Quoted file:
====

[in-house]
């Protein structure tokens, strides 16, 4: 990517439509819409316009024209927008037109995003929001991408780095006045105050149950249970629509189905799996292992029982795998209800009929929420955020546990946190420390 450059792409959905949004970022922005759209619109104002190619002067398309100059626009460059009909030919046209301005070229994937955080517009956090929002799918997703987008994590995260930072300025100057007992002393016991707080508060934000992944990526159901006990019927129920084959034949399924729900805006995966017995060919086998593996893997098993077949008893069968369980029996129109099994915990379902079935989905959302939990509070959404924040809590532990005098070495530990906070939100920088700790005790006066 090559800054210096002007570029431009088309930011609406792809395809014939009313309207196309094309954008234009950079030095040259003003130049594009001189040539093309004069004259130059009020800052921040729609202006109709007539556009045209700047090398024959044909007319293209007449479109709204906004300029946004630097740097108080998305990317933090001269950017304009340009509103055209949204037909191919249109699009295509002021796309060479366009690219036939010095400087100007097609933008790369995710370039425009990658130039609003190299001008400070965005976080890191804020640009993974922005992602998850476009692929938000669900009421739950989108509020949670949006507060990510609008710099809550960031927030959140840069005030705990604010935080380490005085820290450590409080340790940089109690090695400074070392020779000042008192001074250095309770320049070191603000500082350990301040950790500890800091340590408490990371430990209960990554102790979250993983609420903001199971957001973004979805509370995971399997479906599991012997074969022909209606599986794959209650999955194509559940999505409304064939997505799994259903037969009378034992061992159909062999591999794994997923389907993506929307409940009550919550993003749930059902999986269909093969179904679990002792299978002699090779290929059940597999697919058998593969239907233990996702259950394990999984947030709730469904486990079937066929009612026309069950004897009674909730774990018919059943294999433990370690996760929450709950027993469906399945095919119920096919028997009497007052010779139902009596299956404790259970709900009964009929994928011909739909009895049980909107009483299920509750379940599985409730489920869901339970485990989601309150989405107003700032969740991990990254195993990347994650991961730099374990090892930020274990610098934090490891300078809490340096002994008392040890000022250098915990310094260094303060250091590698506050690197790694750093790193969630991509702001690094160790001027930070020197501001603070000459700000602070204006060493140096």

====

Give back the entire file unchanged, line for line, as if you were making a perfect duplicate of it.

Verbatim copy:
[in-house]
């Protein structure tokens, strides 16, 4: 990517439509819409316009024209927008037109995003929001991408780095006045105050149950249970629509189905799996292992029982795998209800009929929420955020546990946190420390 450059792409959905949004970022922005759209619109104002190619002067398309100059626009460059009909030919046209301005070229994937955080517009956090929002799918997703987008994590995260930072300025100057007992002393016991707080508060934000992944990526159901006990019927129920084959034949399924729900805006995966017995060919086998593996893997098993077949008893069968369980029996129109099994915990379902079935989905959302939990509070959404924040809590532990005098070495530990906070939100920088700790005790006066 090559800054210096002007570029431009088309930011609406792809395809014939009313309207196309094309954008234009950079030095040259003003130049594009001189040539093309004069004259130059009020800052921040729609202006109709007539556009045209700047090398024959044909007319293209007449479109709204906004300029946004630097740097108080998305990317933090001269950017304009340009509103055209949204037909191919249109699009295509002021796309060479366009690219036939010095400087100007097609933008790369995710370039425009990658130039609003190299001008400070965005976080890191804020640009993974922005992602998850476009692929938000669900009421739950989108509020949670949006507060990510609008710099809550960031927030959140840069005030705990604010935080380490005085820290450590409080340790940089109690090695400074070392020779000042008192001074250095309770320049070191603000500082350990301040950790500890800091340590408490990371430990209960990554102790979250993983609420903001199971957001973004979805509370995971399997479906599991012997074969022909209606599986794959209650999955194509559940999505409304064939997505799994259903037969009378034992061992159909062999591999794994997923389907993506929307409940009550919550993003749930059902999986269909093969179904679990002792299978002699090779290929059940597999697919058998593969239907233990996702259950394990999984947030709730469904486990079937066929009612026309069950004897009674909730774990018919059943294999433990370690996760929450709950027993469906399945095919119920096919028997009497007052010779139902009596299956404790259970709900009964009929994928011909739909009895049980909107009483299920509750379940599985409730489920869901339970485990989601309150989405107003700032969740991990990254195993990347994650991961730099374990090892930020274990610098934090490891300078809490340096002994008392040890000022250098915990310094260094303060250091590698506050690197790694750093790193969630991509702001690094160790001027930070020197501001603070000459700000602070204006060493140096």